June 12, 2012
EDITOR'S NOTE: June is Invasive Species Awareness Month (exit DNR). To learn more about invasive species, special events and ways to get involved locally, go to the DNR website and search for invasives.
MADISON - A decade after lawmakers recognized in statute the threat that invasive, nonnative plant and animal species pose to the environment, economy and quality of life, Wisconsin has increased awareness, adopted comprehensive regulations and built partnerships to try to prevent the invaders from getting introduced or spread within the state, state natural resources officials say.
"Wisconsin has made a lot of progress on many fronts," says Department of Natural Resources Secretary Cathy Stepp. "We've made important gains in increasing public awareness, in preventing the spread of invasive species already here, and in building the capacity to quickly detect and control new invaders.
"Most importantly, we've worked hard to keep our native ecosystems healthy and to build the cooperation, partnerships and volunteer networks crucial to prevent, contain and control these threats to our natural resources and our economy," she says. "There is still more work to be done but Wisconsin has a lot to be proud of."
More than 90 percent of Wisconsin boaters say they remove invasive plants from boats and trailers before leaving a landing.
The result of such work is seen in statistics like these: 20 years after zebra mussels were found in Wisconsin's Lake Michigan harbors, less than 3 percent of lakes suitable for zebra mussels have them; two-thirds of lakes with public access are free of Eurasian water-milfoil and zebra mussels; and more than 90 percent of boaters and anglers say they take steps to prevent the spread of aquatic invasive species.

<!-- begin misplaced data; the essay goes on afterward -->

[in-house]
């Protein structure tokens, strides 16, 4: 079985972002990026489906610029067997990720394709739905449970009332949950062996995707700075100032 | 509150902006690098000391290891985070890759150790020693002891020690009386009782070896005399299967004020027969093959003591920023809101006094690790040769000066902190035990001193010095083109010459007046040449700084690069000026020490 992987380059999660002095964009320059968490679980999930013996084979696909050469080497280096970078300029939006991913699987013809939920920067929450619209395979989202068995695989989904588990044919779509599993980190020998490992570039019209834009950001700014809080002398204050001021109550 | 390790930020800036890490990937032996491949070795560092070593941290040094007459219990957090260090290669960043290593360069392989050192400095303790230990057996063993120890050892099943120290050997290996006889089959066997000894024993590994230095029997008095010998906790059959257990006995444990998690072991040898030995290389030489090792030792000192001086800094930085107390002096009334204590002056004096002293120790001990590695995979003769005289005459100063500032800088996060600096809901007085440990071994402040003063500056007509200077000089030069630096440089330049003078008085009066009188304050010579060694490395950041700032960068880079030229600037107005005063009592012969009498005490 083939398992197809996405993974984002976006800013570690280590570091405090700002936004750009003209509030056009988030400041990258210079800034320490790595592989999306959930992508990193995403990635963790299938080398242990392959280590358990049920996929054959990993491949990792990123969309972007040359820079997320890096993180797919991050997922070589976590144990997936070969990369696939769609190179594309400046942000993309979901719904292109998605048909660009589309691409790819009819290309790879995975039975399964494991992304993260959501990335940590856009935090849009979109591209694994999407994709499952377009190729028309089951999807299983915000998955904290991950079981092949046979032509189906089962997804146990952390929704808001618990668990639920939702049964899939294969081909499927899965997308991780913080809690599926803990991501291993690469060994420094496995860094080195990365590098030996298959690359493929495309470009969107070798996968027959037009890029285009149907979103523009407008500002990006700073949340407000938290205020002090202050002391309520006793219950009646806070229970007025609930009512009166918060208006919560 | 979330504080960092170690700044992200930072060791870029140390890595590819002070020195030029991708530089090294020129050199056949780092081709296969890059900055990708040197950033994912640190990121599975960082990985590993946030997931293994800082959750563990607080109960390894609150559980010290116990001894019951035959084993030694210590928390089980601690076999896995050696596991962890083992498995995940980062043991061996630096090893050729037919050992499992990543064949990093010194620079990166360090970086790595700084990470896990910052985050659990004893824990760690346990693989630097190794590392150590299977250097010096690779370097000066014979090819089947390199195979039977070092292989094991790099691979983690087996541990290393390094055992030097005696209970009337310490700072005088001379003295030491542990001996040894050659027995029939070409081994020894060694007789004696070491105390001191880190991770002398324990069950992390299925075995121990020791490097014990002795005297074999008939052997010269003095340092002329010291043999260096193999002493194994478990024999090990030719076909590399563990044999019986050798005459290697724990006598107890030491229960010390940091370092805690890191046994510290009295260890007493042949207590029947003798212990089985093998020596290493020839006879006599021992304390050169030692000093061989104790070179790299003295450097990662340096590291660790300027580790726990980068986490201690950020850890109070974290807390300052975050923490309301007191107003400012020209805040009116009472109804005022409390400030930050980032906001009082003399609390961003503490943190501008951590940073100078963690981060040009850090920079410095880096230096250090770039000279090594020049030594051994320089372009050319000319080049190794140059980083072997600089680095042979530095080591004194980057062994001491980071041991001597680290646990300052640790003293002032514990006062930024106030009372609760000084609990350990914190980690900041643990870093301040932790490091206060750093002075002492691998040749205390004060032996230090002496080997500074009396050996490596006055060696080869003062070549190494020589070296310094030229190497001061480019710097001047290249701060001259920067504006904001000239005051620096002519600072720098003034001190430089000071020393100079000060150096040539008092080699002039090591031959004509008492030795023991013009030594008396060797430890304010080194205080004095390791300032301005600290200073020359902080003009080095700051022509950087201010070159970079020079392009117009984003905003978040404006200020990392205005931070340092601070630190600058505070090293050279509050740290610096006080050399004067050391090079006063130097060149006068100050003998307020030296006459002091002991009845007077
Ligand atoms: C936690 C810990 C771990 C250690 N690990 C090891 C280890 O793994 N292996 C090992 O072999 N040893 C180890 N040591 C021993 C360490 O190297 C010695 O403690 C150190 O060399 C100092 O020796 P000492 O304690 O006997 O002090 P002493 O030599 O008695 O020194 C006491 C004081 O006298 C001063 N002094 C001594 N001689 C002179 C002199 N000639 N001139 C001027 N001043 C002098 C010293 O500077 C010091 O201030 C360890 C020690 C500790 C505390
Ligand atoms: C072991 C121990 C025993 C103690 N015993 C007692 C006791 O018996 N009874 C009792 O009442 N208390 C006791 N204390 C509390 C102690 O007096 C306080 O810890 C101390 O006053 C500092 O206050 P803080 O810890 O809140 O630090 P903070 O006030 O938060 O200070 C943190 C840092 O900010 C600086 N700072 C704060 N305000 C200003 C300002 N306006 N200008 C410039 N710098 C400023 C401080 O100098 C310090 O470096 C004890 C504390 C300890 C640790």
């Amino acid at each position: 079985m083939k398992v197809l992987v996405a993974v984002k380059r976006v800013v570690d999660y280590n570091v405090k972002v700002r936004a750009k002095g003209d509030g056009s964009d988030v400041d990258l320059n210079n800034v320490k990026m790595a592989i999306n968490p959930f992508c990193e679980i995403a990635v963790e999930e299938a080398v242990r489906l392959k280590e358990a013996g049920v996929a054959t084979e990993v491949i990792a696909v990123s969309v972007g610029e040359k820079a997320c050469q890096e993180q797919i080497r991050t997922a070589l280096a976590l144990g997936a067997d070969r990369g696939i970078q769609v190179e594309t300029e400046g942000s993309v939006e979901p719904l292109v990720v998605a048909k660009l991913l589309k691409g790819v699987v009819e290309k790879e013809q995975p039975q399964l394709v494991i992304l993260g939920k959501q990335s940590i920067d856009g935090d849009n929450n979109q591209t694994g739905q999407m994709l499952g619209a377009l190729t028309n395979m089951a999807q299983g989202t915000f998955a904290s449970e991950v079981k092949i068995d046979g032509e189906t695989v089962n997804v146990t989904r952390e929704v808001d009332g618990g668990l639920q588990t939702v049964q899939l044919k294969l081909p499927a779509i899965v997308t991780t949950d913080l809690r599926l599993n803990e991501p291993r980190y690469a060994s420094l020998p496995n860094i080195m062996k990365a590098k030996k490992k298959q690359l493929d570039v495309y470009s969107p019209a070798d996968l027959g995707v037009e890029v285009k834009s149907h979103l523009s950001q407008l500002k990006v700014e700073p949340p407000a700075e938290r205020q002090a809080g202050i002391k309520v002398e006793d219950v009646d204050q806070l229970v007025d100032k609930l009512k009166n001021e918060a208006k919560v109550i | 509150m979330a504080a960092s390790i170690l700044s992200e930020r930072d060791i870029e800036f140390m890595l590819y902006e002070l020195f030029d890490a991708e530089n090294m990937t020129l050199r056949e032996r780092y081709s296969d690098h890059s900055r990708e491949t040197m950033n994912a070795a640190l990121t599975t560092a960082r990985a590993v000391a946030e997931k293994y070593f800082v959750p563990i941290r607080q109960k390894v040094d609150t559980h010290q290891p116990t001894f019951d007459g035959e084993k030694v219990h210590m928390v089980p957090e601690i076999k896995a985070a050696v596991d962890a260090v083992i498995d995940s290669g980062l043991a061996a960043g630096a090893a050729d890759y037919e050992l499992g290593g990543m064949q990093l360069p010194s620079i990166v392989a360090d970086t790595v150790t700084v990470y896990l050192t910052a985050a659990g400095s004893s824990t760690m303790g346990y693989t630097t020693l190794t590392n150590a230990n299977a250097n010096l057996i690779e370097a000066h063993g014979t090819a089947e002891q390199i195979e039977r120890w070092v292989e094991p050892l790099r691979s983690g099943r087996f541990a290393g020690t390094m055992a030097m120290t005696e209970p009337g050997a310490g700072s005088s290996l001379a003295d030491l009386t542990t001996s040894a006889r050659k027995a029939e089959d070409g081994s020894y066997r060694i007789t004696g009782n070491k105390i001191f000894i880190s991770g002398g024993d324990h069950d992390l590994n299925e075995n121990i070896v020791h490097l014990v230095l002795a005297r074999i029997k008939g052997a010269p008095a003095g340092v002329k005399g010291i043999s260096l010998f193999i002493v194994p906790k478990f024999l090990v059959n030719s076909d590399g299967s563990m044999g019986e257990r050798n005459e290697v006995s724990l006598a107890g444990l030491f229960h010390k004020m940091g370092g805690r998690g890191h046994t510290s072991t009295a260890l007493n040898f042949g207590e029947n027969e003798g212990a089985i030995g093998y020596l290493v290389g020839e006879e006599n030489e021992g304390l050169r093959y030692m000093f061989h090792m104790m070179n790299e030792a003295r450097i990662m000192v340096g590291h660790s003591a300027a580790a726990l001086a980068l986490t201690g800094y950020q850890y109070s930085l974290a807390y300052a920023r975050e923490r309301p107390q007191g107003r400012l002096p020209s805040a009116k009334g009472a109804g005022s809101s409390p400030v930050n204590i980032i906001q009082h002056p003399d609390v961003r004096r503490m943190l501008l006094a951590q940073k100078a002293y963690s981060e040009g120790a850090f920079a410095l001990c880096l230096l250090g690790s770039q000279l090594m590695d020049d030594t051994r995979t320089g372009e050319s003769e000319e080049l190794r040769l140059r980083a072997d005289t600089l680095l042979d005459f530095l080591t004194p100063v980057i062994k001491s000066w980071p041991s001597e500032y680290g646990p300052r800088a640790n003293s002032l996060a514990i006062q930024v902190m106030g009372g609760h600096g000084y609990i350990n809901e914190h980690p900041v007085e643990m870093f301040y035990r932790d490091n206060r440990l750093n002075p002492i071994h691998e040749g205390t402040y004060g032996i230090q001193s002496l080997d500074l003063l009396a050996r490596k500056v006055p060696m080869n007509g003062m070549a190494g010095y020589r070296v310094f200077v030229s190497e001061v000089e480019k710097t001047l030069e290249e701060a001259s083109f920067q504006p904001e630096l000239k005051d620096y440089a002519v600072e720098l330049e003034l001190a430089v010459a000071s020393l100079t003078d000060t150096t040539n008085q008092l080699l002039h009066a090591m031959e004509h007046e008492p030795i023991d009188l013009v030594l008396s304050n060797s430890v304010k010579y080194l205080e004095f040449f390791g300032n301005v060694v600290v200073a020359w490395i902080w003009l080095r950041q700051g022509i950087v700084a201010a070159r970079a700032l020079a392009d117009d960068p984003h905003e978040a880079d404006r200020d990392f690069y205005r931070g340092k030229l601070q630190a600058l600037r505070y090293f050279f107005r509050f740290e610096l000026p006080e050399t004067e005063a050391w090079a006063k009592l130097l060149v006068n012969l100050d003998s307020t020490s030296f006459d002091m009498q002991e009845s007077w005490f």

Or stats like these: DNR and partners have identified 59 species of terrestrial invasive plants that are not yet widespread or are not yet in the state and hundreds of trained volunteers are actively looking for these plants so they can be eradicated once they are found; 93 percent of campers in a 2010 survey said that stopping the use of firewood at a state campground from outside a 25-mile radius to prevent the potential spread of forest pests was important, and 85 percent said they comply with firewood laws at state parks and forests, up from 73 percent just two years earlier.
Kelly Kearns, a DNR conservation biologist who has worked for more than 20 years on terrestrial invasive species issues, says that invasive species remain a serious and growing threat due to increased global trade and climate change that allows more invasive species to survive Wisconsin winters. "More people are looking for invasive species so they're being found more frequently."
The good news, says Kearns and Jeff Bode, who has led Wisconsin's lakes and aquatic invasive species efforts for the past 20 years, is that Wisconsin is slowing the spread of some species and is in a better position to prevent future invaders from getting established than in 2002, when lawmakers passed a law to create an advisory council to help guide state policy.